So Behind! And an FO Spotlight!

Oh blog, I’ve missed you! It’s been a busy couple of weeks and I’ve been stretched a little thin. I went back to work (after nearly a year on leave) and whew! It’s been challenging, and it hasn’t left me with a lot of free emotional energy for blogging. I am hoping that as I adjust to being back, things will settle and I’ll get into more of a routine, and that there will be space in that routine for regular blogging again.

As you might expect, my knitting time has been affected as well. I have been able to get some things done, though! I ended up with two projects entered into the Ravellenic Games, one WIP and one baby blanket (which I finished with mere minutes to spare). I have yet to get prettified photos of either, so I will wait to share them for a bit.

Earlier this month, Ambah O’Brien posted a testing call for a new cowl pattern.
You might remember I tested her Merinda Shawl pattern a while back:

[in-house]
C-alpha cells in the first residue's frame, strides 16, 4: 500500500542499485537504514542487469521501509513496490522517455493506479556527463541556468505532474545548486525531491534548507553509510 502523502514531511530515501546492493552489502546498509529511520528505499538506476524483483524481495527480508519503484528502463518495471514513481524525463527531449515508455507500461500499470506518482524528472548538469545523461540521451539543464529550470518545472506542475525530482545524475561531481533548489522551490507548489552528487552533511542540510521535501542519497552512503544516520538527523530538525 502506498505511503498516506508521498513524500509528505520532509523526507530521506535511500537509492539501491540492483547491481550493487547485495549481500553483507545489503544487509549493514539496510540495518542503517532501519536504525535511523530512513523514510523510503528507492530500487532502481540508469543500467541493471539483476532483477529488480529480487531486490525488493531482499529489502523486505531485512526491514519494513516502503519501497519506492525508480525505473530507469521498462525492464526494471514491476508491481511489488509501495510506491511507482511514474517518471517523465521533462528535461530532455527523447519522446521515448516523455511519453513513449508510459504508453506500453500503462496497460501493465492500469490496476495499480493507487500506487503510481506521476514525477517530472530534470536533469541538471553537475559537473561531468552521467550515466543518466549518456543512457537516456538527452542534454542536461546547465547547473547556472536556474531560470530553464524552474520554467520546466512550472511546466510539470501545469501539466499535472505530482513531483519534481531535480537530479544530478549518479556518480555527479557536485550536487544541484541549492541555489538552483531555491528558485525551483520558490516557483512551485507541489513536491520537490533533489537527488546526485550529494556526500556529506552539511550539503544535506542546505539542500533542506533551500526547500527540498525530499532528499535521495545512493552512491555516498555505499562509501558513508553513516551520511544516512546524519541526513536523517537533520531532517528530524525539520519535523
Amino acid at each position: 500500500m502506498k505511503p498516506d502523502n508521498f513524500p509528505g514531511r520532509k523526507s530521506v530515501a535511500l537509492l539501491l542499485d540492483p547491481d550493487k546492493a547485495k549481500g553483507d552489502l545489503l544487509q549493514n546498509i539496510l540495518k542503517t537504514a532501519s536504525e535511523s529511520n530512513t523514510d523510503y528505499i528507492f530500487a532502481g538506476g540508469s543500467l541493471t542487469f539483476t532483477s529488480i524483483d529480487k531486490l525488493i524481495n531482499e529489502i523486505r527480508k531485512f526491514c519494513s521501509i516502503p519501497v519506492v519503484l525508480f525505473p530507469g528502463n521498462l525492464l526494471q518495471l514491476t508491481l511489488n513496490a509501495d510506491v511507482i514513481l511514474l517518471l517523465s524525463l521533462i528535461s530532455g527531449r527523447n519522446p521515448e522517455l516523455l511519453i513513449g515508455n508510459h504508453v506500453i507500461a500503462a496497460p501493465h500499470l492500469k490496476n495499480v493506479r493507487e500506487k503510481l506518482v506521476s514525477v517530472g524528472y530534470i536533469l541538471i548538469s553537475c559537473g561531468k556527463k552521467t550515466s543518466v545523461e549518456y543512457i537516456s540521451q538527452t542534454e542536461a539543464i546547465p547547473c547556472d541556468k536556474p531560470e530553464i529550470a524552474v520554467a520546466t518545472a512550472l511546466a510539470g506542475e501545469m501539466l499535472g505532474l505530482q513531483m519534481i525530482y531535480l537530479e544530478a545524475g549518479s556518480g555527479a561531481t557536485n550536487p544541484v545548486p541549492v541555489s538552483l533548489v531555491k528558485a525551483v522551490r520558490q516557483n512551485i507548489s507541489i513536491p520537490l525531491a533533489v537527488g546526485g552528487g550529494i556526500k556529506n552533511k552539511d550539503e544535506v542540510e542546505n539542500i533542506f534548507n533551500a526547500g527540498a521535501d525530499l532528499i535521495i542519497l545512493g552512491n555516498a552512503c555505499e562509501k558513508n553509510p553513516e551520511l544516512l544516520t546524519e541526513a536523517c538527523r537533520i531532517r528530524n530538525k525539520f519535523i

Well, I love that shawl. It was a lovely pattern and a joy to knit, and I admire many of her other patterns (someday I’ll make a Lilli Pilli). She’s posted a number of testing calls since then, but they’ve mostly been shawls and I just haven’t had the time to squeeze any in. Since this one was a cowl, I just couldn’t resist. I ended up racing a little to get it done, but I did it! It was blocked, dried and photographed by the due date. So, I give you my Mendia Cowl!

The rundown

Pattern: Mendia Cowl by Ambah O’Brien. Not published yet.

Yarn: 308 yards of Noro Silk Garden Lite. I had this in my stash. I have no memory of where it came from!

Size made: One. Finished dimensions are about 29″ in circumference by 13″ tall.

Needles: US6s.

Techniques used: Longtail cast on and a modified stretchy cast off that Ambah developed.

Modifications: None.

Difficulty: I think this pattern is intermediate. The stitch pattern is a little complicated at first blush, but it makes sense once you get into it. The tricky part is making sure you can read your knitting very well as fixing mistakes is challenging.